Everyone has a theory about what a "hit point" is. Here's mine: bupkiss. Hit points don't represent anything. They don't make sense, and you can't make sense of them because they don't model anything in reality. This is a problem when trying to make rulings at the table, as you can't apply common sense. It also makes it difficult for other mechanics to work with them.
Any theory that attributes "skill at avoiding damage" to increasing hit points is nonsense. If that were true, then an unawares attack (like a backstab) should deal the base damage times the character's hit dice to account for the fact that the character cannot use their skill at avoiding damage. Also, heal spells should scale, damage healed per day should scale, all kinds of things should happen that don't.
These things are problematic because (much like with AC) you're mixing mechanics. Any increase in ability to avoid damage should come in the characters defense attribute, not their hit points.
And any theory that says a leveled character can actually take ten times more physical damage than a normal person doesn't know much about biology. It's just not reasonable. (Yes, yes, Rasputin. You can always find outliers if you look hard enough...).
Another problem I have with hit points (which I touched on earlier) is the loss of mystery. I'd like a little uncertainty about where a character is at, but I don't like the idea of having the GM track hit points secretly and only tell the players generally where their character is at.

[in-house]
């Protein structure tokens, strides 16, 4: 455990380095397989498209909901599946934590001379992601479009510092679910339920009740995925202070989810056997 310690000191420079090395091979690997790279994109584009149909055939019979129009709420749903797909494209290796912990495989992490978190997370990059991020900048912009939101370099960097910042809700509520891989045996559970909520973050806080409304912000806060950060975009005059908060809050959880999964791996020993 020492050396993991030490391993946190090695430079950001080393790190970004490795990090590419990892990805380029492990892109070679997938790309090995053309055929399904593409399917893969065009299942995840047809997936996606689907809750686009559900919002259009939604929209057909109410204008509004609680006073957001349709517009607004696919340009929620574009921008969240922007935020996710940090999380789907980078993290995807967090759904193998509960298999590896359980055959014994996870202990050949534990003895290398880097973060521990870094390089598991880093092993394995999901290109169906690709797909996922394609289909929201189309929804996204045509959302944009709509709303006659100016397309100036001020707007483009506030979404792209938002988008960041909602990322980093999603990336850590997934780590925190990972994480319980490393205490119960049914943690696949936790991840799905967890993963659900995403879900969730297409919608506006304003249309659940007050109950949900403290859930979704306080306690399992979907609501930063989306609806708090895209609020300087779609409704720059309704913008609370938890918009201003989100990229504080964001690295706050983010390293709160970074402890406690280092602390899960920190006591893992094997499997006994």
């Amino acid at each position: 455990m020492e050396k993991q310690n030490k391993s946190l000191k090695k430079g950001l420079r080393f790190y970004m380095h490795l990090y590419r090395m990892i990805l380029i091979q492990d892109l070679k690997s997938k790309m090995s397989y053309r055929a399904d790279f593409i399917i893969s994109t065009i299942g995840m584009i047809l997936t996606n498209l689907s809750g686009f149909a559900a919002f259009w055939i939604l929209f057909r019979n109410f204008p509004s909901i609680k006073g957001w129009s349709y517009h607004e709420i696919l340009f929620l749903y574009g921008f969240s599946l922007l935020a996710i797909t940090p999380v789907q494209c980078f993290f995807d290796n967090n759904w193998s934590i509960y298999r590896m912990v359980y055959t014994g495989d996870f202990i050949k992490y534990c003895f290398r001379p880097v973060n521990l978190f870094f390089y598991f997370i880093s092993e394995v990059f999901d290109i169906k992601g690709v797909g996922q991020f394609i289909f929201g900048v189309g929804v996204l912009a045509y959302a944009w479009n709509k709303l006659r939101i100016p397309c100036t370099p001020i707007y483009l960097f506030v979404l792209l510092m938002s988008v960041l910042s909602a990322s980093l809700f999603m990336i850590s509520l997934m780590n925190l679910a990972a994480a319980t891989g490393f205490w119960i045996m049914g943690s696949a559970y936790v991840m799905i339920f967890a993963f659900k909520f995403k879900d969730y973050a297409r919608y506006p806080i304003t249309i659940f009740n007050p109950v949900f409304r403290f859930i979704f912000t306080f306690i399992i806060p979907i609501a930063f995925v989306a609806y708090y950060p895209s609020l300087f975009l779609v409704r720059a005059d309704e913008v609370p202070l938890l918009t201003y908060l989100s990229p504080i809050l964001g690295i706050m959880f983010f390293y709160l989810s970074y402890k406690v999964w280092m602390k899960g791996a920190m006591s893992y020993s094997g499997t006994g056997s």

The issue of stats meaning more than one thing is solved by moving hard-to-hit to Defense, hard-to-hurt to Armour, and your actual ability to take a lickin' and keep on tickin' to Fortitude. Fortitude is a derived stat based on your natural strength, health, and mental discipline.
Each time you're hit and damaged, you'll accrue Wounds, and make a check against your Fortitude penalized by the number of Wounds you have. If you fail the check, you're overcome by your wounds, and are hors de combat. This could mean passed out, you've fallen and you can't get up, or the pain is too much to bear any longer. In any case, you are not combat effective, and require medical attention. You'll accrue another Wound each minute until you receive assistance.
You'll keep track of Wounds much like you keep track of dwindling Hit Points. If your Wounds are greater than your Fortitude, you're dead. Time, medical assistance, and healing magic can reduce your number of Wounds.
This concept can be extended to fatigue, as well, although I think this should be an optional bolt-on. Under certain circumstances, you can accrue Fatigue - running, fighting in plate and mail, carrying ten stone of loot, and so on... Each point of Fatigue would penalize your Fortitude checks the same way Wounds do, and if your Fatigue + Wounds is greater than your Endurance, you've "hit the wall", and are more or less incapacitated from over-exertion. Rest, food, and water are prescribed. Or magic.
This mechanic immediately opens up an interesting idea for a feat or class feature - you can ignore your first failed Fortitude check, making you able to stay in the fight longer, but also more likely to suddenly die in combat as you push yourself further than normally possible.
This system eliminates the problems with the traditional hit point system, provides a workable mechanic, and allows for feats or class features to "hook in" in interesting ways.